More troubling is the fact that the Commission went on to comment on the application of McAllister here, concluding that compensability would be found regardless of the “traveling employee” classification. The Commission explained that the employee was performing acts reasonably expected in furtherance of his job duties and was therefore exposed to a risk associated with his employment. The Commission found that descending stairs on his way to an off-site inspection was a risk distinctly associated with his employment and reasonably foreseeable. The Commission concluded therefore that compensability is found based on the McAllister theory of compensability.
Again, we disagree with this aspect of the ruling, as we find this to be a further expansion of the McAllister ruling. At least in McAllister, the chef was kneeling to find products for work and injured his knee due to that mechanism. Here, the employee was simply walking down ordinary stairs… no flaw, debris or other identifiable increased risk was apparent. We don’t agree that walking down a normal and ordinary set of stairs, with no emergency or work materials to affect one’s view or balance, is a risk “distinctly associated” with the job.
So, do we now have Positional Risk in Illinois?? Not so fast…
Synopsis: Our IL Appellate Court, WC Division outlined a clear path for a parking lot/curb fall down claim to be defended and won.
Editor’s comment: In Vaughn v. IWCC and Memorial Medical Center (2021), the parties stipulated claimant fell in a parking lot on Memorial’s premises and suffered injuries. The arbitrator admitted into evidence various photographic exhibits depicting the condition of the sidewalk, curb and slanted asphalted surface where claimant stepped, stumbled and fell. We understand the photos indicated the curb, sidewalk and asphalt were in ordinary condition and there was no indication of defects or foreign objects/substances that would increase the risk of injury. For risk and claims managers, it is crucial to have such documentation in all your WC claims.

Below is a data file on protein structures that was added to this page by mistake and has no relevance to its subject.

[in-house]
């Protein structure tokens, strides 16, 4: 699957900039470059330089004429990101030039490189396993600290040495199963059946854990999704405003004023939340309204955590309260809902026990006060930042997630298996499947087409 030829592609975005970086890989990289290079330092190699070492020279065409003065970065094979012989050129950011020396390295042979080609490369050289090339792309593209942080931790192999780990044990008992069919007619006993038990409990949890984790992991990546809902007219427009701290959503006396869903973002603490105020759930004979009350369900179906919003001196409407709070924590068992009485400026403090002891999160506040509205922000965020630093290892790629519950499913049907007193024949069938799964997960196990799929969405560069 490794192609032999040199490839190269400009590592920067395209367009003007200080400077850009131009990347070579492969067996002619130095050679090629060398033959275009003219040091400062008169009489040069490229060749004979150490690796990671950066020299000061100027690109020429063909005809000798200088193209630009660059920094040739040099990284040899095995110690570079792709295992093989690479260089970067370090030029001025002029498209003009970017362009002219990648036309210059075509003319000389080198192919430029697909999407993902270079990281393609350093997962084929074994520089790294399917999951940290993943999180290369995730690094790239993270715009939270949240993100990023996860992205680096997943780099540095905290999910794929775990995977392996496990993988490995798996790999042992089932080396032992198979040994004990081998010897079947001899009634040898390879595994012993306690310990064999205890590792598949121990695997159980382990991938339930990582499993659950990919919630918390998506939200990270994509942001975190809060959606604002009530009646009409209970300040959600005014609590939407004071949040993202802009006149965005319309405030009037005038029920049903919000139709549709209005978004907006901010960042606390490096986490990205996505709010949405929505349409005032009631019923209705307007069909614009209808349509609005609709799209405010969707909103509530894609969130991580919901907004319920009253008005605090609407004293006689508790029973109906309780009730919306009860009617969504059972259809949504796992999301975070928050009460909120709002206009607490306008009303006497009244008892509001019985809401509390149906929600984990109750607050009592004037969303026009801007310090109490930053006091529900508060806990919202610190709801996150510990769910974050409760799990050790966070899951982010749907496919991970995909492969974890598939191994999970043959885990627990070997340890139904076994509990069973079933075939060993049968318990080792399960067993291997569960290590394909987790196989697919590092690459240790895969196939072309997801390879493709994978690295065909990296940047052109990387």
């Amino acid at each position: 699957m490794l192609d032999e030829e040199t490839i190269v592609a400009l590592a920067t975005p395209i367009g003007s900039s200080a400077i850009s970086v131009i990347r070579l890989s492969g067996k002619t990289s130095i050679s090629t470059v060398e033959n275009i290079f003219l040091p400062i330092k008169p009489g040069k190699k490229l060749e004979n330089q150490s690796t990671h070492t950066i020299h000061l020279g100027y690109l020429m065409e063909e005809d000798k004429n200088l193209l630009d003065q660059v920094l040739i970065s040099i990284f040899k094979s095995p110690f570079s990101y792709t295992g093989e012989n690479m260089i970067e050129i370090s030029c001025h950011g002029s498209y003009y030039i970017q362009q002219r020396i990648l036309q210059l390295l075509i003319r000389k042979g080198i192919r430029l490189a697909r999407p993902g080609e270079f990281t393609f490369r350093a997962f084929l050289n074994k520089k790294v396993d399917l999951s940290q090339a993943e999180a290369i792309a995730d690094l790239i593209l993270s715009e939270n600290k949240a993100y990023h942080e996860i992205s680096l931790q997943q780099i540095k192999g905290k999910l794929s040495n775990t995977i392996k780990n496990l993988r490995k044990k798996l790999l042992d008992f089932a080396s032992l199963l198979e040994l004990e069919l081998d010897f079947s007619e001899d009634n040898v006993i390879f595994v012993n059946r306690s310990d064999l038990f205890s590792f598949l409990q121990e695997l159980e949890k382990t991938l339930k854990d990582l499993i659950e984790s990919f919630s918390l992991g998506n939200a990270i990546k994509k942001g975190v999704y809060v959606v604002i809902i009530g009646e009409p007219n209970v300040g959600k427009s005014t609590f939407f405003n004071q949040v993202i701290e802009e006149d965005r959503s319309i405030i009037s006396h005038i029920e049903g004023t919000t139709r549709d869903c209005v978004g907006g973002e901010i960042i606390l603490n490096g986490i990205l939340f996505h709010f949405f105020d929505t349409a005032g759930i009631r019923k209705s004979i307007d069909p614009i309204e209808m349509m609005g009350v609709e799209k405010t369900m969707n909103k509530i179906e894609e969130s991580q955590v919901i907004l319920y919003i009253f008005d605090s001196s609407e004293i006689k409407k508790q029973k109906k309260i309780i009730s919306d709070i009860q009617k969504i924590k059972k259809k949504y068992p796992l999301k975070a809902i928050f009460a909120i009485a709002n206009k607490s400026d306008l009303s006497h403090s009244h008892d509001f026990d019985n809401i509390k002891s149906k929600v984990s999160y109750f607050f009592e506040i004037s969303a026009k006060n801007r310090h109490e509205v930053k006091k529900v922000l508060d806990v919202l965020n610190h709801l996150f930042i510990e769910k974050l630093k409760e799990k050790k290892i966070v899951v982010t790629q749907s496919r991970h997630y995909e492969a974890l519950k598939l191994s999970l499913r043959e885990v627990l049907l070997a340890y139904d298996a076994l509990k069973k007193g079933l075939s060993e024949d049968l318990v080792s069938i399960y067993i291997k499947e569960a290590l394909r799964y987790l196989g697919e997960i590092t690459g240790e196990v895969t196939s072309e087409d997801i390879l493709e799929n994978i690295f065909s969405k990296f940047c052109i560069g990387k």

Facts and Ruling: On the morning of the incident, claimant had clocked out for the day. She exited the medical center through an employee door, as previously instructed by her immediate supervisor. Upon exiting, claimant, accompanied by a co-worker, began walking on the sidewalk toward her assigned parking lot. Claimant claimed the sidewalk in that area was not commonly used by members of the general public
Claimant alleged the concrete on the sidewalk where it met the asphalt was uneven, and it was about an inch and-a-half to two inches difference, causing the trip and fall.